My Son, the Dentist
I used to schedule any holiday dental work I might be due for after Christmas, just in case I got some sort of blood-borne infection from a stray tooth bacterium and slipped into an irreversible coma, I figured it was only fair to my family to let them enjoy one last holiday season with me before tragedy struck. But this year my hygienist got herself good and pregnant and had to schedule my cleaning before her New Year's C-section. I didn't tell her about my whole holiday dental paranoia thing, I decided to meekly accept whatever fate would bring.
Meanwhile, Tuesday I took Jackson to his dentist appointment while I'm still alive and able to enjoy motherly stuff like that. Jackson normally puts up with a good amount of poking and prodding because he's focusing on the cheap plastic toy he's going to get to choose from the cardboard "treasure chest" in his dentist's waiting room when it's all over. This time, though, he needed to talk about everything before the dentist and/or hygienist was allowed access to his pearly nubbins. What are you doing, what other flavors do you have, I lost three teeth but only two have come in, are you going to put braces on me today, do you have any kids? It took for freakin' ever, especially after he rejected all tooth polish flavors and the hygienist had to give up and scrape his teeth clean like a grownup, scree! scree! scree! instead. I sat in a chair next to him to hold his hand and provide (unappreciated) humorous commentary during the fluoride treatment, which makes him gag.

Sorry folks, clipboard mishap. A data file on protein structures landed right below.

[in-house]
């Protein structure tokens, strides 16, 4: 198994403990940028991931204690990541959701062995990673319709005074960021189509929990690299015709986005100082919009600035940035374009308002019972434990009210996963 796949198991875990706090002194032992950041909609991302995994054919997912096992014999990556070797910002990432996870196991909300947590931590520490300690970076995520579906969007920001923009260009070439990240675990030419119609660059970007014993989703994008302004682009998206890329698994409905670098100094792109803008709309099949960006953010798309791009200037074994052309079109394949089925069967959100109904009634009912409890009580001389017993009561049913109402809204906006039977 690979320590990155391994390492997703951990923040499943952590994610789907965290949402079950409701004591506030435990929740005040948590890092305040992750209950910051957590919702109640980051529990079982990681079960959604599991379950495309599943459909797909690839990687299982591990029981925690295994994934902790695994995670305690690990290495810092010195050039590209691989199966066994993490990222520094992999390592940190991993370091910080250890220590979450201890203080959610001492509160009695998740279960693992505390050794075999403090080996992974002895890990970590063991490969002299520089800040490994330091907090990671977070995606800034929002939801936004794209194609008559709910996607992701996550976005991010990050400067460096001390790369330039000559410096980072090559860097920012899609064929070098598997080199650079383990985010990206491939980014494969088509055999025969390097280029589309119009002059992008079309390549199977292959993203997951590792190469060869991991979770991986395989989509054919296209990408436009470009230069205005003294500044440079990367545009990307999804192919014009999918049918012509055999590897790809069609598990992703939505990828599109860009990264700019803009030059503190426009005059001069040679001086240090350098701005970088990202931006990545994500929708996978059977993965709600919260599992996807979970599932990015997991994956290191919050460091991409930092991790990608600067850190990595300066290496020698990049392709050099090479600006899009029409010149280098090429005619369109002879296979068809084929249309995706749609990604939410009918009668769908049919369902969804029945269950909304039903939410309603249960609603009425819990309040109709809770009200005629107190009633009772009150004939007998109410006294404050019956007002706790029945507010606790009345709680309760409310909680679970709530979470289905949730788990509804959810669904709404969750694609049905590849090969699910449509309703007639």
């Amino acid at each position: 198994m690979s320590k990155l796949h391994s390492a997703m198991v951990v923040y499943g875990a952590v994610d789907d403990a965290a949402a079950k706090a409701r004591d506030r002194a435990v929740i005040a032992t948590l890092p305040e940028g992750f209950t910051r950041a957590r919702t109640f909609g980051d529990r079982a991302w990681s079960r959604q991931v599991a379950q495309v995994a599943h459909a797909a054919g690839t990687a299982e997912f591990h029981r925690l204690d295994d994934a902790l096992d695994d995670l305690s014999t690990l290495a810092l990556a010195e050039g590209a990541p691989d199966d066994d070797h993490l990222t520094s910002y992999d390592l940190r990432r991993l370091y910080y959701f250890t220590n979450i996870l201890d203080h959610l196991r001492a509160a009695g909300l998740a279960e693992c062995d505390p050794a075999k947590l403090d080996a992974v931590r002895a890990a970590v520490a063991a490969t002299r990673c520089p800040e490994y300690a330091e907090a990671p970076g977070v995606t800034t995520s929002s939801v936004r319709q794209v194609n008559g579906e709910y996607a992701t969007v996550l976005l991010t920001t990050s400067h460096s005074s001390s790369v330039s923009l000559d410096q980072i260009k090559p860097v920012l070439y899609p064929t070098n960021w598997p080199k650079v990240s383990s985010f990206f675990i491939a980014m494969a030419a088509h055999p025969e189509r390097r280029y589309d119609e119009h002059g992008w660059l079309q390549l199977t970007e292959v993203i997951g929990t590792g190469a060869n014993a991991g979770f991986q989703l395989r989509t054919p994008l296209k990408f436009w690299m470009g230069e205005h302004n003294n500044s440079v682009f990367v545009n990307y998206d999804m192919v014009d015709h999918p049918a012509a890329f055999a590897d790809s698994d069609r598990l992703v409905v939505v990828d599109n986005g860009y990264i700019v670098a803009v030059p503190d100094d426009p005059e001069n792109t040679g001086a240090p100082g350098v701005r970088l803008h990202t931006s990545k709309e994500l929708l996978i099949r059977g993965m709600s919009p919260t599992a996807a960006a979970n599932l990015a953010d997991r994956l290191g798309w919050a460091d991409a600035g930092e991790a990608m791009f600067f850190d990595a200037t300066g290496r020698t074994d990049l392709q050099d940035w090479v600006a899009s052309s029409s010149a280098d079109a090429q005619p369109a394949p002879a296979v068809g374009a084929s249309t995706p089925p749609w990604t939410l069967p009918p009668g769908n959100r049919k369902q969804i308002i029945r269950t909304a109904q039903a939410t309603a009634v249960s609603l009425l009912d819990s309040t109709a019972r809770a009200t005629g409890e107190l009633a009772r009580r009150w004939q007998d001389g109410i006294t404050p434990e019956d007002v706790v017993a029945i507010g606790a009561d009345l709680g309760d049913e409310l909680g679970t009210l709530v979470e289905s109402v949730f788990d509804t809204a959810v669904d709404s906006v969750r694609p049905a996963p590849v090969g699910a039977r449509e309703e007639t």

Anyway, the next day was my turn in the chair and I had to take Jackson along to witness my cleaning as Jack's schedule was packed and wouldn't allow time off for childcare. So the hygienist set Jackson up on a chair next to my faux-leather Recliner of Dental Bliss, where he proceeded to ignore the Lego Star Wars game blaring from his Nintendo DS and chat with the hygienist instead. My entire cleaning accompanied by Darth Vader's theme coming out of a speaker half the size of a gnat's gonads. With the deluxe bonus feature that as soon as Brooke started scree! scree! scree! on my teeth Jackson's head was practically inside my mouth.
Oh, how the tables had turned. "Look at the blood!" he shouted for the entire office to hear. "Are you going to put fluoride on my mom's teeth?!" he asked gleefully. "Well, I wasn't going to, but I can," said Brooke, who remained unfazed throughout each interruption, being the mother of a boy Jackson's age and accustomed to six-year-old-style demands for gore and parental discomfort. "DO IT!" he shrieked. His joy was somewhat dampened when he saw that I was simply given a cup of blue liquid to swish for a minute instead of having to suffer the Fluoride Trays of Horror, or the Cotton Swabs of Fluoride Degradation.
"Do you want to be a dentist when you grow up?" asked Brooke as I pried Jackson's fingers out of my mouth.
He nodded. "No eating or drinking for thirty minutes," he reminded me.